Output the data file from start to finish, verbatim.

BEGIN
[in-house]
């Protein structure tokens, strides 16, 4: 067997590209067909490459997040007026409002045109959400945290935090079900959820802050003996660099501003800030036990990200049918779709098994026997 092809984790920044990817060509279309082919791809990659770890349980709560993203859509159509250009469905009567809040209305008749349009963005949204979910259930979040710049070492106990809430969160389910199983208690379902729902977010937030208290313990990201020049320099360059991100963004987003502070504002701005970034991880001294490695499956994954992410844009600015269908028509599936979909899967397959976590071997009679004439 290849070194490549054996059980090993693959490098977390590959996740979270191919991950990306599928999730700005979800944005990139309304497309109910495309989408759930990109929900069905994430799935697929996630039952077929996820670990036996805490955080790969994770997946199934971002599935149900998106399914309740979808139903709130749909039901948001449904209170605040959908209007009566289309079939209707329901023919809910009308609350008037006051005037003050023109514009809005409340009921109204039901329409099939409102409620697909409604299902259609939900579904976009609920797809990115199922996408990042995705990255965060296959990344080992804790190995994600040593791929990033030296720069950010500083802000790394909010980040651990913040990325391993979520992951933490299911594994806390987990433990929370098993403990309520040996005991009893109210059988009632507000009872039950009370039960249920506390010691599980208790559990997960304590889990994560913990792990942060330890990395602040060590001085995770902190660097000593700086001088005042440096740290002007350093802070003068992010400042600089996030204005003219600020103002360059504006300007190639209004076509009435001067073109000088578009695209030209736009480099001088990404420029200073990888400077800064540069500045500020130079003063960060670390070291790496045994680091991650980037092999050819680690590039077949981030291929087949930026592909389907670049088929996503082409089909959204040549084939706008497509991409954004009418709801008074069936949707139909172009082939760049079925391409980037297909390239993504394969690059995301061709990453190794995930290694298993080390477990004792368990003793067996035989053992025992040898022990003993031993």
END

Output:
[in-house]
């Protein structure tokens, strides 16, 4: 067997590209067909490459997040007026409002045109959400945290935090079900959820802050003996660099501003800030036990990200049918779709098994026997 092809984790920044990817060509279309082919791809990659770890349980709560993203859509159509250009469905009567809040209305008749349009963005949204979910259930979040710049070492106990809430969160389910199983208690379902729902977010937030208290313990990201020049320099360059991100963004987003502070504002701005970034991880001294490695499956994954992410844009600015269908028509599936979909899967397959976590071997009679004439 290849070194490549054996059980090993693959490098977390590959996740979270191919991950990306599928999730700005979800944005990139309304497309109910495309989408759930990109929900069905994430799935697929996630039952077929996820670990036996805490955080790969994770997946199934971002599935149900998106399914309740979808139903709130749909039901948001449904209170605040959908209007009566289309079939209707329901023919809910009308609350008037006051005037003050023109514009809005409340009921109204039901329409099939409102409620697909409604299902259609939900579904976009609920797809990115199922996408990042995705990255965060296959990344080992804790190995994600040593791929990033030296720069950010500083802000790394909010980040651990913040990325391993979520992951933490299911594994806390987990433990929370098993403990309520040996005991009893109210059988009632507000009872039950009370039960249920506390010691599980208790559990997960304590889990994560913990792990942060330890990395602040060590001085995770902190660097000593700086001088005042440096740290002007350093802070003068992010400042600089996030204005003219600020103002360059504006300007190639209004076509009435001067073109000088578009695209030209736009480099001088990404420029200073990888400077800064540069500045500020130079003063960060670390070291790496045994680091991650980037092999050819680690590039077949981030291929087949930026592909389907670049088929996503082409089909959204040549084939706008497509991409954004009418709801008074069936949707139909172009082939760049079925391409980037297909390239993504394969690059995301061709990453190794995930290694298993080390477990004792368990003793067996035989053992025992040898022990003993031993």